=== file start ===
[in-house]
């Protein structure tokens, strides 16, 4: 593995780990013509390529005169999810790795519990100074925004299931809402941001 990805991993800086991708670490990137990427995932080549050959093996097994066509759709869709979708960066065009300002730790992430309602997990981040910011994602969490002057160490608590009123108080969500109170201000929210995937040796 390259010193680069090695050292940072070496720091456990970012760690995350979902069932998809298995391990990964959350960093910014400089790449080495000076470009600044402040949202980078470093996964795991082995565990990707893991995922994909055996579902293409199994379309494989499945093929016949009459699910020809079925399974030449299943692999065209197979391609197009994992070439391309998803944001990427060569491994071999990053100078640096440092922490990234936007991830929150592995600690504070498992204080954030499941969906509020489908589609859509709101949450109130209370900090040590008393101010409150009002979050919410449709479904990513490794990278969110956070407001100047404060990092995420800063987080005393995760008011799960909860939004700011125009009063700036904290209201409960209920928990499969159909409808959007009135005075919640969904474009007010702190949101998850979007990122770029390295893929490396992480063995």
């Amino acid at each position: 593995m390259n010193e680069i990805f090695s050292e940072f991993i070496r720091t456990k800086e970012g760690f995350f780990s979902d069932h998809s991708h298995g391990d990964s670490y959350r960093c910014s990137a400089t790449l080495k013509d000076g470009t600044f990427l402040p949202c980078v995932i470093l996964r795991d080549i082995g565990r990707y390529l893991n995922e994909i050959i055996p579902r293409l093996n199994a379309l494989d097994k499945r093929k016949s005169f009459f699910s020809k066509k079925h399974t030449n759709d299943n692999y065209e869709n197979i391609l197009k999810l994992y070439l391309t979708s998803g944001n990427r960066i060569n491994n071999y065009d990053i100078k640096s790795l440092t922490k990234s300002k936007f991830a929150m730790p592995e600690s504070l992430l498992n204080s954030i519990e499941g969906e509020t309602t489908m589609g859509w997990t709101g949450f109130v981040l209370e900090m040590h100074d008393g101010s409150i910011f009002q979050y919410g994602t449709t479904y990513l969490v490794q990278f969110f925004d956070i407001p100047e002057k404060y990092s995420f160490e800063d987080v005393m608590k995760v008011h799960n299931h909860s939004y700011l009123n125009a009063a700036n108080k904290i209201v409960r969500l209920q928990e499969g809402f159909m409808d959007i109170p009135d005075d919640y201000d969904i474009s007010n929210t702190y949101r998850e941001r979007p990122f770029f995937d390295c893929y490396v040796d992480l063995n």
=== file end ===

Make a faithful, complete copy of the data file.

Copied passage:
[in-house]
């Protein structure tokens, strides 16, 4: 593995780990013509390529005169999810790795519990100074925004299931809402941001 990805991993800086991708670490990137990427995932080549050959093996097994066509759709869709979708960066065009300002730790992430309602997990981040910011994602969490002057160490608590009123108080969500109170201000929210995937040796 390259010193680069090695050292940072070496720091456990970012760690995350979902069932998809298995391990990964959350960093910014400089790449080495000076470009600044402040949202980078470093996964795991082995565990990707893991995922994909055996579902293409199994379309494989499945093929016949009459699910020809079925399974030449299943692999065209197979391609197009994992070439391309998803944001990427060569491994071999990053100078640096440092922490990234936007991830929150592995600690504070498992204080954030499941969906509020489908589609859509709101949450109130209370900090040590008393101010409150009002979050919410449709479904990513490794990278969110956070407001100047404060990092995420800063987080005393995760008011799960909860939004700011125009009063700036904290209201409960209920928990499969159909409808959007009135005075919640969904474009007010702190949101998850979007990122770029390295893929490396992480063995």
């Amino acid at each position: 593995m390259n010193e680069i990805f090695s050292e940072f991993i070496r720091t456990k800086e970012g760690f995350f780990s979902d069932h998809s991708h298995g391990d990964s670490y959350r960093c910014s990137a400089t790449l080495k013509d000076g470009t600044f990427l402040p949202c980078v995932i470093l996964r795991d080549i082995g565990r990707y390529l893991n995922e994909i050959i055996p579902r293409l093996n199994a379309l494989d097994k499945r093929k016949s005169f009459f699910s020809k066509k079925h399974t030449n759709d299943n692999y065209e869709n197979i391609l197009k999810l994992y070439l391309t979708s998803g944001n990427r960066i060569n491994n071999y065009d990053i100078k640096s790795l440092t922490k990234s300002k936007f991830a929150m730790p592995e600690s504070l992430l498992n204080s954030i519990e499941g969906e509020t309602t489908m589609g859509w997990t709101g949450f109130v981040l209370e900090m040590h100074d008393g101010s409150i910011f009002q979050y919410g994602t449709t479904y990513l969490v490794q990278f969110f925004d956070i407001p100047e002057k404060y990092s995420f160490e800063d987080v005393m608590k995760v008011h799960n299931h909860s939004y700011l009123n125009a009063a700036n108080k904290i209201v409960r969500l209920q928990e499969g809402f159909m409808d959007i109170p009135d005075d919640y201000d969904i474009s007010n929210t702190y949101r998850e941001r979007p990122f770029f995937d390295c893929y490396v040796d992480l063995n």